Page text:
Infectious enterocolitis in the ICU


  • Gaël Piton



Infectious enterocolitis, Clostridium difficile, Cytomegalovirus, Neutropenic colitis


Infectious enterocolitis is a rare cause of ICU admission but can develop during ICU stay. Infectious enterocolitis encompasses several mechanisms that should be known by clinicians. The diagnosis of colitis is based upon evidence of clinical colic signs (mainly diarrhea, abdominal pain) and confirmed by analysis of ultrasonography, computed tomography, and possibly digestive endoscopy. Infectious colitis should be distinguished from ischemic, toxic, and immunological enterocolitis. There are schematically four distinct contexts of infectious colitis in the ICU : communautary bacterial colitis (Campylobacter ; Salmonella; Shigella ; Yersinia ; E coli), nosocomial bacterial colitis (Clostridium difficile), neutropenic colitis, and CMV colitis. The evaluation of severity is based upon identification of organ failures and the search for intestinal damage. In particular, colectasy should be identified, with search for parietal thickening. Therapy is based upon etiological treatment directed against the bacteria or virus responsible for the colitis, the correction of organ failures, and possibly colectomy in case of fulminant colitis refractory to the medical treatment.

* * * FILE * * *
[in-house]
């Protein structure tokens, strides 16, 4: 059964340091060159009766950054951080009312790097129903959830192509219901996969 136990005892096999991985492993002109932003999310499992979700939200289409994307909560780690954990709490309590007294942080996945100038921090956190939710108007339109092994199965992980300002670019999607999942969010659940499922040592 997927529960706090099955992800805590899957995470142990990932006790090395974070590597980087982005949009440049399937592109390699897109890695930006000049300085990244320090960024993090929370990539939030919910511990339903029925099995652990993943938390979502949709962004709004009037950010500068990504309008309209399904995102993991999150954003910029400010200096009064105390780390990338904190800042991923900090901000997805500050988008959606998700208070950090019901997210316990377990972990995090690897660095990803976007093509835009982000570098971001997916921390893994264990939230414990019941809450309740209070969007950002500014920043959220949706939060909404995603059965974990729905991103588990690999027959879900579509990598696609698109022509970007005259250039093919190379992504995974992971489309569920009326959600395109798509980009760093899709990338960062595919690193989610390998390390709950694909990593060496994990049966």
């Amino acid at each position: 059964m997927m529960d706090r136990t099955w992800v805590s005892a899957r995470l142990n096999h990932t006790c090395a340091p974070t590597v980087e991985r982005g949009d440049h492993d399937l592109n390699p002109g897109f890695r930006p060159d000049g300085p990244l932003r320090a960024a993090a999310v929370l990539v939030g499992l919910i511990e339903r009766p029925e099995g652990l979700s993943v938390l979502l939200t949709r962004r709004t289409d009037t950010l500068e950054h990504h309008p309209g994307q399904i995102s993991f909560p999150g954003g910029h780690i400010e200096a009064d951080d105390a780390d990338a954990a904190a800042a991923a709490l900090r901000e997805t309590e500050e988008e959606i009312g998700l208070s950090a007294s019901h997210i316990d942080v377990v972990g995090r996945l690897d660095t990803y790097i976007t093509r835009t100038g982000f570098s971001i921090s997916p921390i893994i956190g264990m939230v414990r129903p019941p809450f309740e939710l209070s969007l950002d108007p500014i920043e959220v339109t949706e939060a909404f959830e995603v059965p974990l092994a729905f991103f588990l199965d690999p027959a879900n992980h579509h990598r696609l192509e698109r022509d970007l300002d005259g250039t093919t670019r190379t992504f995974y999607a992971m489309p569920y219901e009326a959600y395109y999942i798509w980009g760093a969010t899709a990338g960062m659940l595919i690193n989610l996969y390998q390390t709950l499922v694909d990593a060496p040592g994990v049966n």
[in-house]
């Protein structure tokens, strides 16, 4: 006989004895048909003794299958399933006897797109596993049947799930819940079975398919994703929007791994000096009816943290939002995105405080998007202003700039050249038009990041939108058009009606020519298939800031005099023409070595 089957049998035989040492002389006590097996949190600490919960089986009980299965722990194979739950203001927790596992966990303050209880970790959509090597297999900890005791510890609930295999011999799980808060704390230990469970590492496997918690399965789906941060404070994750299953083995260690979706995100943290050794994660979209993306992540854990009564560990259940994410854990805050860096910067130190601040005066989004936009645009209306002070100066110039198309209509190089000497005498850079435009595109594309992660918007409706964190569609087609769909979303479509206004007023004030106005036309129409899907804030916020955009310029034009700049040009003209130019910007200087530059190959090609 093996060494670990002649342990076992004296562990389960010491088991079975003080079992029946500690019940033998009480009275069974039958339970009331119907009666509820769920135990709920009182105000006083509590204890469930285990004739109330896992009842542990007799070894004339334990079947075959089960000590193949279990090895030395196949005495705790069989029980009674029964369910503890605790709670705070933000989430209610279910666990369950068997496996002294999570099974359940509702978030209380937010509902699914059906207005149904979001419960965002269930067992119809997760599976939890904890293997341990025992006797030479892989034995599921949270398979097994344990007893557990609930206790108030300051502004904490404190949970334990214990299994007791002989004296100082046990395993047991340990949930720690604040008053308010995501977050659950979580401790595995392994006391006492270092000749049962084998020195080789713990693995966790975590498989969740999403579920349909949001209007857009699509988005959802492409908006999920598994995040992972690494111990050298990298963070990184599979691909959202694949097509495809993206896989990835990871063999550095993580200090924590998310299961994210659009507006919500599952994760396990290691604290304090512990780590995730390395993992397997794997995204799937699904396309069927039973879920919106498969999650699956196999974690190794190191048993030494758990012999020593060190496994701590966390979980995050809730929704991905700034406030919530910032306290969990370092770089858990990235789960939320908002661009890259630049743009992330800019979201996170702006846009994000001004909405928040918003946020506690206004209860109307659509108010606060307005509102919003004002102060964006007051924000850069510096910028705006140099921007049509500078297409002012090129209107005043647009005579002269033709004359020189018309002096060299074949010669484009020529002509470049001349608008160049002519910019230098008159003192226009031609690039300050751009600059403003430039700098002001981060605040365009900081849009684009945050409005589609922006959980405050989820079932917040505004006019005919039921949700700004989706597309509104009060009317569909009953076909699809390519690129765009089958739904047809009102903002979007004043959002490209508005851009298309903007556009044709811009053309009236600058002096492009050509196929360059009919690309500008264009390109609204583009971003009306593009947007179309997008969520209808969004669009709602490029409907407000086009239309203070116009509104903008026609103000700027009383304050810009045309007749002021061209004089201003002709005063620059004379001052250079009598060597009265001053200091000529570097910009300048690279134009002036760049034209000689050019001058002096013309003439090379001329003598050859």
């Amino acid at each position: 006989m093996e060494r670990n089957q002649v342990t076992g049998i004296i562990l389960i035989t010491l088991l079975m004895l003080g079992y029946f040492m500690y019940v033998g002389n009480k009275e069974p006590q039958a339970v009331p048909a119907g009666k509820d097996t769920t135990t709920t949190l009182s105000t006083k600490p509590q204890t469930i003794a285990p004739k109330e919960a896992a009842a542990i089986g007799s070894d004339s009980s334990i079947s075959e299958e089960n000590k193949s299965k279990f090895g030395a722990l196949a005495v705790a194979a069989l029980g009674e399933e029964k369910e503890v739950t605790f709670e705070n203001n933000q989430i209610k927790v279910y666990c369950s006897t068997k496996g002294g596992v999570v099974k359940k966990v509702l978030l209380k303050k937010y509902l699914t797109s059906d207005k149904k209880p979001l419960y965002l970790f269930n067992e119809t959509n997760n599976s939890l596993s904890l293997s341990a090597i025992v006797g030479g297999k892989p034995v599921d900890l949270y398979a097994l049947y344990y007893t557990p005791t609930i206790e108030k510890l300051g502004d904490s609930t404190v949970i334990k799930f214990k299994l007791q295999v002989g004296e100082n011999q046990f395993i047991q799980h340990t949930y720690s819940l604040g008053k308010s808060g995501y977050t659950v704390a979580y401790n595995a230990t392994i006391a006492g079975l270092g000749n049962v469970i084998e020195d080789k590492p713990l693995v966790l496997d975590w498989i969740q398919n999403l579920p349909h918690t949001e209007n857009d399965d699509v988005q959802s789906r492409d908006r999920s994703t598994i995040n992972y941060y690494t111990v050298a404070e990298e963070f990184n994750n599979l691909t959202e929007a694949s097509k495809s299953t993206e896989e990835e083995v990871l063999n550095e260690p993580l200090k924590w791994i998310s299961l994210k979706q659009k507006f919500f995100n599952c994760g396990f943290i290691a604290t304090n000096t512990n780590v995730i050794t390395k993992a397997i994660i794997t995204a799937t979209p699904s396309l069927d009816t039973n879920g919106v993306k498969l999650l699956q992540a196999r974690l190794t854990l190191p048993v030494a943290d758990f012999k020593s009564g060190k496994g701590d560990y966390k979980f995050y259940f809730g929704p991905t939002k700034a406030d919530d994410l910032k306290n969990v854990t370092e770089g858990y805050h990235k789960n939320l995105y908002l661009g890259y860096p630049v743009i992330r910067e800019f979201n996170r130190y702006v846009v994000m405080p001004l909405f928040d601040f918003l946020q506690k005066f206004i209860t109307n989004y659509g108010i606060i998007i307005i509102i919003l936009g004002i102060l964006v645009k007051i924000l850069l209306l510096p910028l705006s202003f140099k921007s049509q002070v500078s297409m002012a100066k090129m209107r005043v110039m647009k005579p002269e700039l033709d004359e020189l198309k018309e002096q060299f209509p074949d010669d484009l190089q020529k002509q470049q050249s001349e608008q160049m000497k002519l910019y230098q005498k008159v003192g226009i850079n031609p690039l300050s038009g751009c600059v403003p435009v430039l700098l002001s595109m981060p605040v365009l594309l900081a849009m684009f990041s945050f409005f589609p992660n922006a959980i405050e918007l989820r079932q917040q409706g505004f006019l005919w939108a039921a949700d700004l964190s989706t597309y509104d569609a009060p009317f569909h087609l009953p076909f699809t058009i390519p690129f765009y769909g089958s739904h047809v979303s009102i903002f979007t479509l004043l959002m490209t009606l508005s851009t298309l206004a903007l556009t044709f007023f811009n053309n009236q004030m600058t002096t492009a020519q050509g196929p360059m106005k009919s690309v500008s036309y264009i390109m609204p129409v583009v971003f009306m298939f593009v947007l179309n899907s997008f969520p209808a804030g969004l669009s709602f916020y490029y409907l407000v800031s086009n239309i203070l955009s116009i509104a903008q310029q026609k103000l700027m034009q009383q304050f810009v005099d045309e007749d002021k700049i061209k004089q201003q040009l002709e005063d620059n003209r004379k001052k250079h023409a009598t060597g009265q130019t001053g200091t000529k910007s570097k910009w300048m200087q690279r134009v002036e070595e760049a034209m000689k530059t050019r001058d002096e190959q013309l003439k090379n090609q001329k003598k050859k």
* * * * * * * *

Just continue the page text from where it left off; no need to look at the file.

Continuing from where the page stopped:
How to Cite

Piton, G. (2022). Infectious enterocolitis in the ICU. Médecine Intensive Réanimation, 31(3), 227–236.

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